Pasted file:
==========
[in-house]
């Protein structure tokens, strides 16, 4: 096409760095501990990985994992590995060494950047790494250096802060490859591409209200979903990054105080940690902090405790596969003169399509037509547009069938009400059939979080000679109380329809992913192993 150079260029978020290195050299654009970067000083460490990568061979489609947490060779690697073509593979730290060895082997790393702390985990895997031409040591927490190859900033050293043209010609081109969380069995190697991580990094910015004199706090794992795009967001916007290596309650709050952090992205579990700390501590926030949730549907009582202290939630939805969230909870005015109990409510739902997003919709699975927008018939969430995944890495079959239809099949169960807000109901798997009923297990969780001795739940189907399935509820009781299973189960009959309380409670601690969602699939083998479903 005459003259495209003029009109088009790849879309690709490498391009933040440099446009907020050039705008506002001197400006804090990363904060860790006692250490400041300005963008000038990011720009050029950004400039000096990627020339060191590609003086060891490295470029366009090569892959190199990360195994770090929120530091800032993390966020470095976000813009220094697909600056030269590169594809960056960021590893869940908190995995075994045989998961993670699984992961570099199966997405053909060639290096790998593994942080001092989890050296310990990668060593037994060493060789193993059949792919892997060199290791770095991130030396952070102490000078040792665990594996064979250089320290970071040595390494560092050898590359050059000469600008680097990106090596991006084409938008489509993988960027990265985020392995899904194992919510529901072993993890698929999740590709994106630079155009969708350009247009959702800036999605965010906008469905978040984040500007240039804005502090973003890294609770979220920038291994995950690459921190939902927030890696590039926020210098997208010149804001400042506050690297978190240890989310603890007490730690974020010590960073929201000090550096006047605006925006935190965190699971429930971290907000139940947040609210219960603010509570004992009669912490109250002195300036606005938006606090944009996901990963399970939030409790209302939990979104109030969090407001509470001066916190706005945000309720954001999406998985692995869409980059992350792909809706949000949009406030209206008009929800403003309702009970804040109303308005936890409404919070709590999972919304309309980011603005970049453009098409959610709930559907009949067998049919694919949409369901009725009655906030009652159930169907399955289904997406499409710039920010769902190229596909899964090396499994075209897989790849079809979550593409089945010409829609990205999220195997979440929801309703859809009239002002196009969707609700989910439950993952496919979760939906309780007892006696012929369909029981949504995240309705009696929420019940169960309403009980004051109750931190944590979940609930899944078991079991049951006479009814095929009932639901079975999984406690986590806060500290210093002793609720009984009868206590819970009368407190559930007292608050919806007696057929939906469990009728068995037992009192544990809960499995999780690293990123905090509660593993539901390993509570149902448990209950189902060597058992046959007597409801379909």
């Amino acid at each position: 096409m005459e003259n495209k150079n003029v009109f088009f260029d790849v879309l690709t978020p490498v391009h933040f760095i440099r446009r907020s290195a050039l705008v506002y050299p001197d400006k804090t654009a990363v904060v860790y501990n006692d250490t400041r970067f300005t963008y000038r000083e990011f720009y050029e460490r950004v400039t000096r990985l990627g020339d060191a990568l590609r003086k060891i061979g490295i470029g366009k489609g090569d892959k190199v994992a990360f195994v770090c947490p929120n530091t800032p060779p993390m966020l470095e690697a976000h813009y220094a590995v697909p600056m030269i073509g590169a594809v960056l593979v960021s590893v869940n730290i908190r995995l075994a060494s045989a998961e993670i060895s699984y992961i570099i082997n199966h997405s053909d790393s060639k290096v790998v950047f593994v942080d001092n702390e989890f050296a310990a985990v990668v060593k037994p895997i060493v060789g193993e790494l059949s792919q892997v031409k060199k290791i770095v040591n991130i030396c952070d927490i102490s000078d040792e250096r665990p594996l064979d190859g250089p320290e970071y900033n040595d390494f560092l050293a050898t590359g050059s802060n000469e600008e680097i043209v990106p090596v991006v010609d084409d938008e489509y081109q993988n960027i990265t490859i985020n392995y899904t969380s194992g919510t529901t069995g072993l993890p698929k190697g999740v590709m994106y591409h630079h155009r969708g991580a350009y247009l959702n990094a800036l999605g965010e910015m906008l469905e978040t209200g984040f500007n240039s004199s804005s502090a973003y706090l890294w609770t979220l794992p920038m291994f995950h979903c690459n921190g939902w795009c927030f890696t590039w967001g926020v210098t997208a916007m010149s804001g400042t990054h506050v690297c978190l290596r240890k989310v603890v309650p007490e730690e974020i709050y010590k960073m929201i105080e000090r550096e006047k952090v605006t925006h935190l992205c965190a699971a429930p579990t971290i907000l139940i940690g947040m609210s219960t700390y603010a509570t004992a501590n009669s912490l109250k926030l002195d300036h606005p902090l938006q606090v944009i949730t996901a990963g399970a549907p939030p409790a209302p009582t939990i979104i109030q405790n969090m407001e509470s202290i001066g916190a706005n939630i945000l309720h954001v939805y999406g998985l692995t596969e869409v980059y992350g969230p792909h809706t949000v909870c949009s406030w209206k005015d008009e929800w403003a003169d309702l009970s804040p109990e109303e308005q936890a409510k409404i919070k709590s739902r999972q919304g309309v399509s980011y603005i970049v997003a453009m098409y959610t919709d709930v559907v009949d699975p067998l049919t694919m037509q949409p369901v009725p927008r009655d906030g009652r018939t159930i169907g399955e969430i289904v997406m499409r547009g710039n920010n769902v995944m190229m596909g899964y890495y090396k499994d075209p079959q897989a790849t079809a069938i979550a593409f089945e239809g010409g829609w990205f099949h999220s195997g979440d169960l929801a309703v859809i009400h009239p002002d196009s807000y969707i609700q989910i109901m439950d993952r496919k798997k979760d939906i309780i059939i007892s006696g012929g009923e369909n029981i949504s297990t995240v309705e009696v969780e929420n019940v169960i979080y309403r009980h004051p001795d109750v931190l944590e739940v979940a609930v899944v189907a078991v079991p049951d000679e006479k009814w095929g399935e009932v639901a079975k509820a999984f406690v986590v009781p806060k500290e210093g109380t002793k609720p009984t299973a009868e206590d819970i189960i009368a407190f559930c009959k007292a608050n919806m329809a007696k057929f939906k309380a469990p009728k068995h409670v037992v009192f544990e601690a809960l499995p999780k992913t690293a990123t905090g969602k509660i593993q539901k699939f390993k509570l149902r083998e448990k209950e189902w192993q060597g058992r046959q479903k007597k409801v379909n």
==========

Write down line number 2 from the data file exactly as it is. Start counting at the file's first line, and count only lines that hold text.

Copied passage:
């Protein structure tokens, strides 16, 4: 096409760095501990990985994992590995060494950047790494250096802060490859591409209200979903990054105080940690902090405790596969003169399509037509547009069938009400059939979080000679109380329809992913192993 150079260029978020290195050299654009970067000083460490990568061979489609947490060779690697073509593979730290060895082997790393702390985990895997031409040591927490190859900033050293043209010609081109969380069995190697991580990094910015004199706090794992795009967001916007290596309650709050952090992205579990700390501590926030949730549907009582202290939630939805969230909870005015109990409510739902997003919709699975927008018939969430995944890495079959239809099949169960807000109901798997009923297990969780001795739940189907399935509820009781299973189960009959309380409670601690969602699939083998479903 005459003259495209003029009109088009790849879309690709490498391009933040440099446009907020050039705008506002001197400006804090990363904060860790006692250490400041300005963008000038990011720009050029950004400039000096990627020339060191590609003086060891490295470029366009090569892959190199990360195994770090929120530091800032993390966020470095976000813009220094697909600056030269590169594809960056960021590893869940908190995995075994045989998961993670699984992961570099199966997405053909060639290096790998593994942080001092989890050296310990990668060593037994060493060789193993059949792919892997060199290791770095991130030396952070102490000078040792665990594996064979250089320290970071040595390494560092050898590359050059000469600008680097990106090596991006084409938008489509993988960027990265985020392995899904194992919510529901072993993890698929999740590709994106630079155009969708350009247009959702800036999605965010906008469905978040984040500007240039804005502090973003890294609770979220920038291994995950690459921190939902927030890696590039926020210098997208010149804001400042506050690297978190240890989310603890007490730690974020010590960073929201000090550096006047605006925006935190965190699971429930971290907000139940947040609210219960603010509570004992009669912490109250002195300036606005938006606090944009996901990963399970939030409790209302939990979104109030969090407001509470001066916190706005945000309720954001999406998985692995869409980059992350792909809706949000949009406030209206008009929800403003309702009970804040109303308005936890409404919070709590999972919304309309980011603005970049453009098409959610709930559907009949067998049919694919949409369901009725009655906030009652159930169907399955289904997406499409710039920010769902190229596909899964090396499994075209897989790849079809979550593409089945010409829609990205999220195997979440929801309703859809009239002002196009969707609700989910439950993952496919979760939906309780007892006696012929369909029981949504995240309705009696929420019940169960309403009980004051109750931190944590979940609930899944078991079991049951006479009814095929009932639901079975999984406690986590806060500290210093002793609720009984009868206590819970009368407190559930007292608050919806007696057929939906469990009728068995037992009192544990809960499995999780690293990123905090509660593993539901390993509570149902448990209950189902060597058992046959007597409801379909």